Hoping for a favorable response by residents and business owners, the Marion City Council, at its Dec. 26 meeting, dropped the charge for burying overhead electrical lines by $300.
City Administrator Doug Kjellin said the reducing the current cost of $750 to $450 would be voluntary for landowners.
“We want to encourage a more reliable electrical service by not having overhead lines,” Kjellin said of the rationale.
The reduced cost covers the city’s expenses, but also aids the city crews.
Kjellin said a cost study determined that $450 covers the first 150 feet and anything over that costs $3 per foot.
By keeping costs low, it is hoped the city can encourage landowners to bury these lines, which should reduce expense to service them.
“If we have an icing event, (burying lines) eliminates the potential for houses down from power outages,” Kjellin said. “This helps because the majority of secondary service is failure of overhead lines to homes or structures.”
Councilor Jerry Dieter voiced concern about residential homes feeding off the same transformer.
Kjellin said that wouldn’t be a problem.
“We can actually ‘T’ off of those for whatever service we need,” he said. “We might have some (residents) go underground with some next door above ground.”
Mayor Mary Olson asked if an application was available so interested residents could know exactly what was covered in the $450 service charge.
Kjellin said there is no such application.
“All a resident (or business) would have to do is state they wish to have underground service put in place and we would accommodate them the best we can,” he said.
Kjellin said no resolutions or ordinances require services to be underground, except in subdivision regulations.
Olson suggested people might understand the process better if it was written down.
Kjellin said, “Our crews would allow for anything that needs to be done.”
The procedure would have city crews taking the electrical lines from the pole, putting them underground and then bringing them to the residents’ houses.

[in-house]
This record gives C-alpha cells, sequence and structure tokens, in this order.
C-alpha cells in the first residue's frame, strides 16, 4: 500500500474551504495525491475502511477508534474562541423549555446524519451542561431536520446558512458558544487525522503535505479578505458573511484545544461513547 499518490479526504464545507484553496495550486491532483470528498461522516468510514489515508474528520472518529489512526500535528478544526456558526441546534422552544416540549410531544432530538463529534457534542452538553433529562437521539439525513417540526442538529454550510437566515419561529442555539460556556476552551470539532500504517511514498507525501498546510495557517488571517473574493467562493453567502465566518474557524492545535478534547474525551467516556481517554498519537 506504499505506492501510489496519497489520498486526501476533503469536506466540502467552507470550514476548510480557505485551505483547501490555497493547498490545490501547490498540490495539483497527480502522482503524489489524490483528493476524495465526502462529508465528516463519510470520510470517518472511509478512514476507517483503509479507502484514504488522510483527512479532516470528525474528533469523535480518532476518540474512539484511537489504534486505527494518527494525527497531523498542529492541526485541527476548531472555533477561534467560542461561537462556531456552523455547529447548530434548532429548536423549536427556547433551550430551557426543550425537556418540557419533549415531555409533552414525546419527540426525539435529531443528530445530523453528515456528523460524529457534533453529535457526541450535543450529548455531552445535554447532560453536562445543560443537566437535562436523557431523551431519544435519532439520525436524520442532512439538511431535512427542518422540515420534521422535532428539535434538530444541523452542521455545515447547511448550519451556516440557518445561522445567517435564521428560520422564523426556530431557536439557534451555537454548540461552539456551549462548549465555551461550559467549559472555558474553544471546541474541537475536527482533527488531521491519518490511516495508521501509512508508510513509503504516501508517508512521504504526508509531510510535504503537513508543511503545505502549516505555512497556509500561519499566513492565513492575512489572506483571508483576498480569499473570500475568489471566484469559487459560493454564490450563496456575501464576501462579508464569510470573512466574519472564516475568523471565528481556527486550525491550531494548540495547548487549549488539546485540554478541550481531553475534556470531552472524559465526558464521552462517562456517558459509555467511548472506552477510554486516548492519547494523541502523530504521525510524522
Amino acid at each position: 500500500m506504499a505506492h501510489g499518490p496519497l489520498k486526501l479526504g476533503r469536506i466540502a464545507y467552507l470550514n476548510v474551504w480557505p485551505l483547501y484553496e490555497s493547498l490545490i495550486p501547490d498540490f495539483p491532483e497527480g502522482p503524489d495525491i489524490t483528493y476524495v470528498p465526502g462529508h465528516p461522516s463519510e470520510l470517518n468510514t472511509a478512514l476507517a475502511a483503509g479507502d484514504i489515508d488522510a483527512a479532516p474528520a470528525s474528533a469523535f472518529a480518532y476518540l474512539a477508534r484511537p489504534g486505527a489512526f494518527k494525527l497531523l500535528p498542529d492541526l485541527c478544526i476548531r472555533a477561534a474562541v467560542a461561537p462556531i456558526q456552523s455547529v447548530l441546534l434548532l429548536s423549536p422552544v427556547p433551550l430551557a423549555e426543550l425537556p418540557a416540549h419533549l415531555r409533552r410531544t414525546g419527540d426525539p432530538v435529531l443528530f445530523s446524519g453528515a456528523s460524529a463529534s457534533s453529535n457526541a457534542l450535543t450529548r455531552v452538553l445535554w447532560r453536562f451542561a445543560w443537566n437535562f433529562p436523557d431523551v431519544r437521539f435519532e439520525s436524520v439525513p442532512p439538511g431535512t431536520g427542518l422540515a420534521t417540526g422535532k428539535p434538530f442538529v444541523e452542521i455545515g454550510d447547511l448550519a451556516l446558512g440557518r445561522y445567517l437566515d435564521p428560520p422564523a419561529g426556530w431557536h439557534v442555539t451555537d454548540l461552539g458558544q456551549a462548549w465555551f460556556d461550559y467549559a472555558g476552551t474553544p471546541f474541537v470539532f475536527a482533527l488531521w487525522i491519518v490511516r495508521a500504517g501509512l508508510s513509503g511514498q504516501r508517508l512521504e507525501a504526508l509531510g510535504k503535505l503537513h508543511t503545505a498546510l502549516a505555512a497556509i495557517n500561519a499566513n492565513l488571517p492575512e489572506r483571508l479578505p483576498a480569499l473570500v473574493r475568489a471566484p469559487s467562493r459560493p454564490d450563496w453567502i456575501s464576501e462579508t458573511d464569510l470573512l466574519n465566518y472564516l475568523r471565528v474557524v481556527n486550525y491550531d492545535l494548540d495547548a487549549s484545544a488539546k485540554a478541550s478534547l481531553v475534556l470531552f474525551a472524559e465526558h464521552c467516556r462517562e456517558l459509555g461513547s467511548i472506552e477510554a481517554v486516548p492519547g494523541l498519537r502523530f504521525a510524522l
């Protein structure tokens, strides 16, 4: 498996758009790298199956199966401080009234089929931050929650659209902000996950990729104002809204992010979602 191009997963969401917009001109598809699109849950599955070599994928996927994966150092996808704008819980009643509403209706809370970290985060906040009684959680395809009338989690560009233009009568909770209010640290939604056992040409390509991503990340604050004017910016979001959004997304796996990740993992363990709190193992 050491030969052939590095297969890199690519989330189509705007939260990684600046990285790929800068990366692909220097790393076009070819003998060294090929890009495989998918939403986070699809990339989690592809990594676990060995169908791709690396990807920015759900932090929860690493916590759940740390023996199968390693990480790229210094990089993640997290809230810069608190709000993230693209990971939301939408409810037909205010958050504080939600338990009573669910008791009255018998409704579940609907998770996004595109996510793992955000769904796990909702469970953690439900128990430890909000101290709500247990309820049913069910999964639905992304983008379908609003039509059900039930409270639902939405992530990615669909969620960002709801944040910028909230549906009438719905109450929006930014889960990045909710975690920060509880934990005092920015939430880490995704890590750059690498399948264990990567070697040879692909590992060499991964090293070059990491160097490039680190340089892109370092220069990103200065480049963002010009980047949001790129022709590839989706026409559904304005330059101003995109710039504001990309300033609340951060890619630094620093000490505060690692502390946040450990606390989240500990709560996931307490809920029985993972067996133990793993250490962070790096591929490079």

“I am not sure there is a necessity (to write it down),” he said.
In addition to approving the decrease in the underground electrical service charge, three other changes to the fee schedule were amended or added.
One was clarification regarding photocopies by including “per two-sided page,” and the other two were fees added for Christmas lighting services and refuse.
Other items on the fee schedule include hangar rent at the airport, animal control, building permits, cemetery, court costs and more. The city office has a complete list available.
In other business, the council:
• approved a resolution declaring the city would become a member of the PRIDE organization.
• approved several 2013 board appointments: Phyllis Kreutziger and Dale Johnson to the Cemetery Board; Ruth Herbel, Margo Yates and Chad Gormley to the Planning Commission; Dorothy Youk to the Housing Authority and Hilltop Manor Board; Wendy Youk to the Museum Board; and Lyle Leppke and Bill Darrow to the Airport Board.
• tabled the appointment of Diana Holub to the Marion Planning Commission and Board of Zoning Appeals based on a question about serving on more than one board.
• approved the Kansas Water Pollution Control Revolving Fund loan disbursement for the Jex Addition sewer replacement project, which finances the city’s portion of the work.
• heard from Councilor Jerry Kline’s concerns about the drought and the city’s water supply. Kjellin said the city has is a backup source in case of major water problems at Marion Reservoir, the city’s primary source.
• heard Police Chief Tyler Mermis report about more patrolling around the schools after the recent shooting incident in Newton, Conn.
• reviewed information presented by Kjellin regarding a possible increase in electric rates. The council agreed to a work session prior to its next regular council meeting at 4 p.m. Jan. 7.
• heard Kjellin’s concern that the federal “fiscal cliff” may impair municipalities from getting competitive rates through tax-exempt bonds. Kjellin referenced an article in the Dec. 26 issue of the Hillsboro Free Press about the subject.
• heard Olson report in the city’s economic development director position. She asked for a work session.
• learned from Ron Herbel, 611 S. Freeborn, during the public forum that his home loses power three times more than houses across the street. Kjellin said he would look into the issue.